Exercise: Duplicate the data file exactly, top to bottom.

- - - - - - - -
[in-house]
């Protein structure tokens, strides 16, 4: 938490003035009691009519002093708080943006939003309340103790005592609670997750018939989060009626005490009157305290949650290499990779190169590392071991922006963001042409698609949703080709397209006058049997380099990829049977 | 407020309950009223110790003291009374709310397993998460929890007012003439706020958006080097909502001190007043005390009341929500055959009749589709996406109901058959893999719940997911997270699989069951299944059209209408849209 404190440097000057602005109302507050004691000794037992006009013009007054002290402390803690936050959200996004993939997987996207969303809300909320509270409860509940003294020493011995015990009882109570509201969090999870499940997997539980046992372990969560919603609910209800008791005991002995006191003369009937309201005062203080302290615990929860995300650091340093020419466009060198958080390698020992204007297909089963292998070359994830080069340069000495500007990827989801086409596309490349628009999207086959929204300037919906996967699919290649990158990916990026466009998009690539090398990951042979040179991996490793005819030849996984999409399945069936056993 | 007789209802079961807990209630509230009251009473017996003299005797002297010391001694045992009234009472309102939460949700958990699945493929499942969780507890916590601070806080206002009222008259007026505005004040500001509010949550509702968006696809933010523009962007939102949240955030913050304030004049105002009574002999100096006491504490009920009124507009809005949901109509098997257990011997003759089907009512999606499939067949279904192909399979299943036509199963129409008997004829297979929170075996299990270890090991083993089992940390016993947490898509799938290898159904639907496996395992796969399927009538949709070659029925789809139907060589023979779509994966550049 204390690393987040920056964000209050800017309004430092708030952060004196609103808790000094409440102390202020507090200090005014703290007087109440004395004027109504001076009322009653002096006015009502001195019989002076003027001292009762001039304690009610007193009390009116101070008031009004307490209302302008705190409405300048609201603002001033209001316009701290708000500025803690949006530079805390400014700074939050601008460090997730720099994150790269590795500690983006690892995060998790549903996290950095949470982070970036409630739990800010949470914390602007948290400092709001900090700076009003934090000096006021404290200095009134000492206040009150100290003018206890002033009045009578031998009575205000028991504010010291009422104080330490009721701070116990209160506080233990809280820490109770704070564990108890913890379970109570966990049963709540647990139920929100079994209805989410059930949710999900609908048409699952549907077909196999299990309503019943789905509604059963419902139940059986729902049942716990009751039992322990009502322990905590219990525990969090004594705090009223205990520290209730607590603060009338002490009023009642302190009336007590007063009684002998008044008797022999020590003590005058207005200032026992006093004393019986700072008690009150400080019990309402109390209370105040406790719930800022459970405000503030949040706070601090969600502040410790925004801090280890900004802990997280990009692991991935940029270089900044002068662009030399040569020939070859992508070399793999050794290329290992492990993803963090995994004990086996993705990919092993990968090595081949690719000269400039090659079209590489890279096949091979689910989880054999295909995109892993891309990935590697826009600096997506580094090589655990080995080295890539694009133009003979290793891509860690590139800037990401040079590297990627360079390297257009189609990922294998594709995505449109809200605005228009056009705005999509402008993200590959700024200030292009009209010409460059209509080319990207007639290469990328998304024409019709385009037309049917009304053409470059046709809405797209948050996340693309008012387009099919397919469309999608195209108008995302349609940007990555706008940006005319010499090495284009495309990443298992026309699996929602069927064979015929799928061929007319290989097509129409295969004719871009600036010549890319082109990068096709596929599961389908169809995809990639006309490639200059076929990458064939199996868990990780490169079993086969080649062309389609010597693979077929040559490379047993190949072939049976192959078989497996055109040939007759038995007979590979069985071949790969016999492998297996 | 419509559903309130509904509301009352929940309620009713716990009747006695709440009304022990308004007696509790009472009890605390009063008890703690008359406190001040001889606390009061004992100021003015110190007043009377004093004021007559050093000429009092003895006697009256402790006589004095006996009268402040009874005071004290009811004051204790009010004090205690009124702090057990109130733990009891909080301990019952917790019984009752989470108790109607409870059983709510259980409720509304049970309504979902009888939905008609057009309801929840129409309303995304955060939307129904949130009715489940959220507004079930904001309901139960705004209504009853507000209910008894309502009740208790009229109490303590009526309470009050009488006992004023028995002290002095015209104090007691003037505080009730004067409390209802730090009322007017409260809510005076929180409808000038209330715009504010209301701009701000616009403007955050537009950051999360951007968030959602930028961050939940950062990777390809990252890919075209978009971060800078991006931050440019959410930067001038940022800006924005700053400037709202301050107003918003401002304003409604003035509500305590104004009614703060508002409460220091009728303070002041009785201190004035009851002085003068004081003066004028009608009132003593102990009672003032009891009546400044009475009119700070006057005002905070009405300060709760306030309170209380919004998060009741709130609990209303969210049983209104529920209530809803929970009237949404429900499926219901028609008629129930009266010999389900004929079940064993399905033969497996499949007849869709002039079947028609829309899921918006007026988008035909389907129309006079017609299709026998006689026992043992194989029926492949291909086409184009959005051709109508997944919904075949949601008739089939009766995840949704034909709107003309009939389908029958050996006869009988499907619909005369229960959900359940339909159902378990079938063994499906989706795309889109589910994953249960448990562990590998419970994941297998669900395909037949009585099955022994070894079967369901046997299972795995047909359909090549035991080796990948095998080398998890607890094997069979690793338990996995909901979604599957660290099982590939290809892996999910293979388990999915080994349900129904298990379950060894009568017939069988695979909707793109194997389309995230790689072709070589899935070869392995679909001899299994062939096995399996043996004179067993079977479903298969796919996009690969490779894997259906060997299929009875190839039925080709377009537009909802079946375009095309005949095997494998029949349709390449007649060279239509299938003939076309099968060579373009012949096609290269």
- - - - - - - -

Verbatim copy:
[in-house]
């Protein structure tokens, strides 16, 4: 938490003035009691009519002093708080943006939003309340103790005592609670997750018939989060009626005490009157305290949650290499990779190169590392071991922006963001042409698609949703080709397209006058049997380099990829049977 | 407020309950009223110790003291009374709310397993998460929890007012003439706020958006080097909502001190007043005390009341929500055959009749589709996406109901058959893999719940997911997270699989069951299944059209209408849209 404190440097000057602005109302507050004691000794037992006009013009007054002290402390803690936050959200996004993939997987996207969303809300909320509270409860509940003294020493011995015990009882109570509201969090999870499940997997539980046992372990969560919603609910209800008791005991002995006191003369009937309201005062203080302290615990929860995300650091340093020419466009060198958080390698020992204007297909089963292998070359994830080069340069000495500007990827989801086409596309490349628009999207086959929204300037919906996967699919290649990158990916990026466009998009690539090398990951042979040179991996490793005819030849996984999409399945069936056993 | 007789209802079961807990209630509230009251009473017996003299005797002297010391001694045992009234009472309102939460949700958990699945493929499942969780507890916590601070806080206002009222008259007026505005004040500001509010949550509702968006696809933010523009962007939102949240955030913050304030004049105002009574002999100096006491504490009920009124507009809005949901109509098997257990011997003759089907009512999606499939067949279904192909399979299943036509199963129409008997004829297979929170075996299990270890090991083993089992940390016993947490898509799938290898159904639907496996395992796969399927009538949709070659029925789809139907060589023979779509994966550049 204390690393987040920056964000209050800017309004430092708030952060004196609103808790000094409440102390202020507090200090005014703290007087109440004395004027109504001076009322009653002096006015009502001195019989002076003027001292009762001039304690009610007193009390009116101070008031009004307490209302302008705190409405300048609201603002001033209001316009701290708000500025803690949006530079805390400014700074939050601008460090997730720099994150790269590795500690983006690892995060998790549903996290950095949470982070970036409630739990800010949470914390602007948290400092709001900090700076009003934090000096006021404290200095009134000492206040009150100290003018206890002033009045009578031998009575205000028991504010010291009422104080330490009721701070116990209160506080233990809280820490109770704070564990108890913890379970109570966990049963709540647990139920929100079994209805989410059930949710999900609908048409699952549907077909196999299990309503019943789905509604059963419902139940059986729902049942716990009751039992322990009502322990905590219990525990969090004594705090009223205990520290209730607590603060009338002490009023009642302190009336007590007063009684002998008044008797022999020590003590005058207005200032026992006093004393019986700072008690009150400080019990309402109390209370105040406790719930800022459970405000503030949040706070601090969600502040410790925004801090280890900004802990997280990009692991991935940029270089900044002068662009030399040569020939070859992508070399793999050794290329290992492990993803963090995994004990086996993705990919092993990968090595081949690719000269400039090659079209590489890279096949091979689910989880054999295909995109892993891309990935590697826009600096997506580094090589655990080995080295890539694009133009003979290793891509860690590139800037990401040079590297990627360079390297257009189609990922294998594709995505449109809200605005228009056009705005999509402008993200590959700024200030292009009209010409460059209509080319990207007639290469990328998304024409019709385009037309049917009304053409470059046709809405797209948050996340693309008012387009099919397919469309999608195209108008995302349609940007990555706008940006005319010499090495284009495309990443298992026309699996929602069927064979015929799928061929007319290989097509129409295969004719871009600036010549890319082109990068096709596929599961389908169809995809990639006309490639200059076929990458064939199996868990990780490169079993086969080649062309389609010597693979077929040559490379047993190949072939049976192959078989497996055109040939007759038995007979590979069985071949790969016999492998297996 | 419509559903309130509904509301009352929940309620009713716990009747006695709440009304022990308004007696509790009472009890605390009063008890703690008359406190001040001889606390009061004992100021003015110190007043009377004093004021007559050093000429009092003895006697009256402790006589004095006996009268402040009874005071004290009811004051204790009010004090205690009124702090057990109130733990009891909080301990019952917790019984009752989470108790109607409870059983709510259980409720509304049970309504979902009888939905008609057009309801929840129409309303995304955060939307129904949130009715489940959220507004079930904001309901139960705004209504009853507000209910008894309502009740208790009229109490303590009526309470009050009488006992004023028995002290002095015209104090007691003037505080009730004067409390209802730090009322007017409260809510005076929180409808000038209330715009504010209301701009701000616009403007955050537009950051999360951007968030959602930028961050939940950062990777390809990252890919075209978009971060800078991006931050440019959410930067001038940022800006924005700053400037709202301050107003918003401002304003409604003035509500305590104004009614703060508002409460220091009728303070002041009785201190004035009851002085003068004081003066004028009608009132003593102990009672003032009891009546400044009475009119700070006057005002905070009405300060709760306030309170209380919004998060009741709130609990209303969210049983209104529920209530809803929970009237949404429900499926219901028609008629129930009266010999389900004929079940064993399905033969497996499949007849869709002039079947028609829309899921918006007026988008035909389907129309006079017609299709026998006689026992043992194989029926492949291909086409184009959005051709109508997944919904075949949601008739089939009766995840949704034909709107003309009939389908029958050996006869009988499907619909005369229960959900359940339909159902378990079938063994499906989706795309889109589910994953249960448990562990590998419970994941297998669900395909037949009585099955022994070894079967369901046997299972795995047909359909090549035991080796990948095998080398998890607890094997069979690793338990996995909901979604599957660290099982590939290809892996999910293979388990999915080994349900129904298990379950060894009568017939069988695979909707793109194997389309995230790689072709070589899935070869392995679909001899299994062939096995399996043996004179067993079977479903298969796919996009690969490779894997259906060997299929009875190839039925080709377009537009909802079946375009095309005949095997494998029949349709390449007649060279239509299938003939076309099968060579373009012949096609290269």